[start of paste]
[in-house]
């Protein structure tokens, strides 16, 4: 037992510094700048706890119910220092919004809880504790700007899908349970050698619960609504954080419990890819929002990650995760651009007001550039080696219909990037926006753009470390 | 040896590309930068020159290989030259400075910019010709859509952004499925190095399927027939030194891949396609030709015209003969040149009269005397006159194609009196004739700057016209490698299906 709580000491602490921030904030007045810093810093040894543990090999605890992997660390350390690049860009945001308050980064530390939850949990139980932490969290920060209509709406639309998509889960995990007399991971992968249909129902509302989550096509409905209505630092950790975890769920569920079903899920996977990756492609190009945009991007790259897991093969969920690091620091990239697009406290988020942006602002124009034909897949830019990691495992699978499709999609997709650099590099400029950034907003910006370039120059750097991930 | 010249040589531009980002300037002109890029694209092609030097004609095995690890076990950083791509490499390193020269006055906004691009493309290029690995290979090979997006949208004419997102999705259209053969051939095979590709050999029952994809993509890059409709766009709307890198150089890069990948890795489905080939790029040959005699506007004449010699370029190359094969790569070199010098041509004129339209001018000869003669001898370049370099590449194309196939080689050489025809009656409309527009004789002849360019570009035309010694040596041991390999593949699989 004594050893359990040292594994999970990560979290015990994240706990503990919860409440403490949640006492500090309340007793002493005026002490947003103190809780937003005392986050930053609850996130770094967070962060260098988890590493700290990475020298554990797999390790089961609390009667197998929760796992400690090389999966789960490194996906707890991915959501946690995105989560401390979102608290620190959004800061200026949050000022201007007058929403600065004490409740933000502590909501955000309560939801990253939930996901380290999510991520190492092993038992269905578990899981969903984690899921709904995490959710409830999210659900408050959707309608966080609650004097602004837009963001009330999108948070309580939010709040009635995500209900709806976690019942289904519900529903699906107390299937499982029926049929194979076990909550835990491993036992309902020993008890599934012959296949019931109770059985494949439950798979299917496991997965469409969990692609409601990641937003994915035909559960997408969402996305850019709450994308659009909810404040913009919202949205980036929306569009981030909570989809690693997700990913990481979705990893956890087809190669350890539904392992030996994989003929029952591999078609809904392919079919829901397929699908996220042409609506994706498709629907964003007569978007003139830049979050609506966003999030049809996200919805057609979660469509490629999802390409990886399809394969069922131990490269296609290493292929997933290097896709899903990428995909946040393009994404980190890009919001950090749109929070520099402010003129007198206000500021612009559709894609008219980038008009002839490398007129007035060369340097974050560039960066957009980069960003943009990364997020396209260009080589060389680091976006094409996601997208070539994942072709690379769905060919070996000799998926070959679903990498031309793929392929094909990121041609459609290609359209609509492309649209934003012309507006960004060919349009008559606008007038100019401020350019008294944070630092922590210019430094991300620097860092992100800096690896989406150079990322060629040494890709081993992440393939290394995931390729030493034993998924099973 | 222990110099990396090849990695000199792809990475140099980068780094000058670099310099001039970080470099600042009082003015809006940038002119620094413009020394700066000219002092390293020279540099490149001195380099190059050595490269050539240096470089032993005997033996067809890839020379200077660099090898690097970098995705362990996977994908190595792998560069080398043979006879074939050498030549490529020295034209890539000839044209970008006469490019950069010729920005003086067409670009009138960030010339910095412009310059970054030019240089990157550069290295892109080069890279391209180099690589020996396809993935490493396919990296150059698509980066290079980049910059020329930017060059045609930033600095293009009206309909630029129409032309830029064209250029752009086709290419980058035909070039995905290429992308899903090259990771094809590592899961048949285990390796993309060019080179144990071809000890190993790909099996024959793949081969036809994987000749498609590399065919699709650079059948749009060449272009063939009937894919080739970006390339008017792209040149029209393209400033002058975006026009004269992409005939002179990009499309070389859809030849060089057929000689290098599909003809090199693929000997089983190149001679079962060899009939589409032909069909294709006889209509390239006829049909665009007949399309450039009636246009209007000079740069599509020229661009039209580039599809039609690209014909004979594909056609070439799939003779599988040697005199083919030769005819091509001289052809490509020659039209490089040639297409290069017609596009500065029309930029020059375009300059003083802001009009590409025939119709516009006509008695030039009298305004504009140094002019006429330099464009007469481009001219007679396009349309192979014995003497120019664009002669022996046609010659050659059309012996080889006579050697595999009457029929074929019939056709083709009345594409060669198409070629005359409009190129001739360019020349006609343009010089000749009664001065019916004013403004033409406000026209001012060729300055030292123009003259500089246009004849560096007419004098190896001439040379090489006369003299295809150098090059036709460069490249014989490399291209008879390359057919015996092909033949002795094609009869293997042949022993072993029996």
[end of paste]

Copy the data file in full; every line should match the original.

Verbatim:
[in-house]
């Protein structure tokens, strides 16, 4: 037992510094700048706890119910220092919004809880504790700007899908349970050698619960609504954080419990890819929002990650995760651009007001550039080696219909990037926006753009470390 | 040896590309930068020159290989030259400075910019010709859509952004499925190095399927027939030194891949396609030709015209003969040149009269005397006159194609009196004739700057016209490698299906 709580000491602490921030904030007045810093810093040894543990090999605890992997660390350390690049860009945001308050980064530390939850949990139980932490969290920060209509709406639309998509889960995990007399991971992968249909129902509302989550096509409905209505630092950790975890769920569920079903899920996977990756492609190009945009991007790259897991093969969920690091620091990239697009406290988020942006602002124009034909897949830019990691495992699978499709999609997709650099590099400029950034907003910006370039120059750097991930 | 010249040589531009980002300037002109890029694209092609030097004609095995690890076990950083791509490499390193020269006055906004691009493309290029690995290979090979997006949208004419997102999705259209053969051939095979590709050999029952994809993509890059409709766009709307890198150089890069990948890795489905080939790029040959005699506007004449010699370029190359094969790569070199010098041509004129339209001018000869003669001898370049370099590449194309196939080689050489025809009656409309527009004789002849360019570009035309010694040596041991390999593949699989 004594050893359990040292594994999970990560979290015990994240706990503990919860409440403490949640006492500090309340007793002493005026002490947003103190809780937003005392986050930053609850996130770094967070962060260098988890590493700290990475020298554990797999390790089961609390009667197998929760796992400690090389999966789960490194996906707890991915959501946690995105989560401390979102608290620190959004800061200026949050000022201007007058929403600065004490409740933000502590909501955000309560939801990253939930996901380290999510991520190492092993038992269905578990899981969903984690899921709904995490959710409830999210659900408050959707309608966080609650004097602004837009963001009330999108948070309580939010709040009635995500209900709806976690019942289904519900529903699906107390299937499982029926049929194979076990909550835990491993036992309902020993008890599934012959296949019931109770059985494949439950798979299917496991997965469409969990692609409601990641937003994915035909559960997408969402996305850019709450994308659009909810404040913009919202949205980036929306569009981030909570989809690693997700990913990481979705990893956890087809190669350890539904392992030996994989003929029952591999078609809904392919079919829901397929699908996220042409609506994706498709629907964003007569978007003139830049979050609506966003999030049809996200919805057609979660469509490629999802390409990886399809394969069922131990490269296609290493292929997933290097896709899903990428995909946040393009994404980190890009919001950090749109929070520099402010003129007198206000500021612009559709894609008219980038008009002839490398007129007035060369340097974050560039960066957009980069960003943009990364997020396209260009080589060389680091976006094409996601997208070539994942072709690379769905060919070996000799998926070959679903990498031309793929392929094909990121041609459609290609359209609509492309649209934003012309507006960004060919349009008559606008007038100019401020350019008294944070630092922590210019430094991300620097860092992100800096690896989406150079990322060629040494890709081993992440393939290394995931390729030493034993998924099973 | 222990110099990396090849990695000199792809990475140099980068780094000058670099310099001039970080470099600042009082003015809006940038002119620094413009020394700066000219002092390293020279540099490149001195380099190059050595490269050539240096470089032993005997033996067809890839020379200077660099090898690097970098995705362990996977994908190595792998560069080398043979006879074939050498030549490529020295034209890539000839044209970008006469490019950069010729920005003086067409670009009138960030010339910095412009310059970054030019240089990157550069290295892109080069890279391209180099690589020996396809993935490493396919990296150059698509980066290079980049910059020329930017060059045609930033600095293009009206309909630029129409032309830029064209250029752009086709290419980058035909070039995905290429992308899903090259990771094809590592899961048949285990390796993309060019080179144990071809000890190993790909099996024959793949081969036809994987000749498609590399065919699709650079059948749009060449272009063939009937894919080739970006390339008017792209040149029209393209400033002058975006026009004269992409005939002179990009499309070389859809030849060089057929000689290098599909003809090199693929000997089983190149001679079962060899009939589409032909069909294709006889209509390239006829049909665009007949399309450039009636246009209007000079740069599509020229661009039209580039599809039609690209014909004979594909056609070439799939003779599988040697005199083919030769005819091509001289052809490509020659039209490089040639297409290069017609596009500065029309930029020059375009300059003083802001009009590409025939119709516009006509008695030039009298305004504009140094002019006429330099464009007469481009001219007679396009349309192979014995003497120019664009002669022996046609010659050659059309012996080889006579050697595999009457029929074929019939056709083709009345594409060669198409070629005359409009190129001739360019020349006609343009010089000749009664001065019916004013403004033409406000026209001012060729300055030292123009003259500089246009004849560096007419004098190896001439040379090489006369003299295809150098090059036709460069490249014989490399291209008879390359057919015996092909033949002795094609009869293997042949022993072993029996």